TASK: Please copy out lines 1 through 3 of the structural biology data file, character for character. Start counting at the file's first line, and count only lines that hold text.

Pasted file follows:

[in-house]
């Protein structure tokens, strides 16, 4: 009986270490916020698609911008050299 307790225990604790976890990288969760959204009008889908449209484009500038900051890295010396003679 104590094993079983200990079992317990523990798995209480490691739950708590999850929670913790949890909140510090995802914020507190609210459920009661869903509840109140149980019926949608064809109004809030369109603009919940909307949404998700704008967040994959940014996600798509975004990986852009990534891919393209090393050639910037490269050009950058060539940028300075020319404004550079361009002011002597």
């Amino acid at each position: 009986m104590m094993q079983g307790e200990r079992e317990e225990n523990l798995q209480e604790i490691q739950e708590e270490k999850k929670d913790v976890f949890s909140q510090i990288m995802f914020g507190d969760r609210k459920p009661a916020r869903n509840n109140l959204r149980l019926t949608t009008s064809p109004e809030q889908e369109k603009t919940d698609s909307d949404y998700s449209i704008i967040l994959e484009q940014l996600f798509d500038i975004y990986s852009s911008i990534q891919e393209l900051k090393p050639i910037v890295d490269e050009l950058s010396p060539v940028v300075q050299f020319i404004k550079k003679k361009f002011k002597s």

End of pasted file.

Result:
[in-house]
């Protein structure tokens, strides 16, 4: 009986270490916020698609911008050299 307790225990604790976890990288969760959204009008889908449209484009500038900051890295010396003679 104590094993079983200990079992317990523990798995209480490691739950708590999850929670913790949890909140510090995802914020507190609210459920009661869903509840109140149980019926949608064809109004809030369109603009919940909307949404998700704008967040994959940014996600798509975004990986852009990534891919393209090393050639910037490269050009950058060539940028300075020319404004550079361009002011002597």
């Amino acid at each position: 009986m104590m094993q079983g307790e200990r079992e317990e225990n523990l798995q209480e604790i490691q739950e708590e270490k999850k929670d913790v976890f949890s909140q510090i990288m995802f914020g507190d969760r609210k459920p009661a916020r869903n509840n109140l959204r149980l019926t949608t009008s064809p109004e809030q889908e369109k603009t919940d698609s909307d949404y998700s449209i704008i967040l994959e484009q940014l996600f798509d500038i975004y990986s852009s911008i990534q891919e393209l900051k090393p050639i910037v890295d490269e050009l950058s010396p060539v940028v300075q050299f020319i404004k550079k003679k361009f002011k002597s």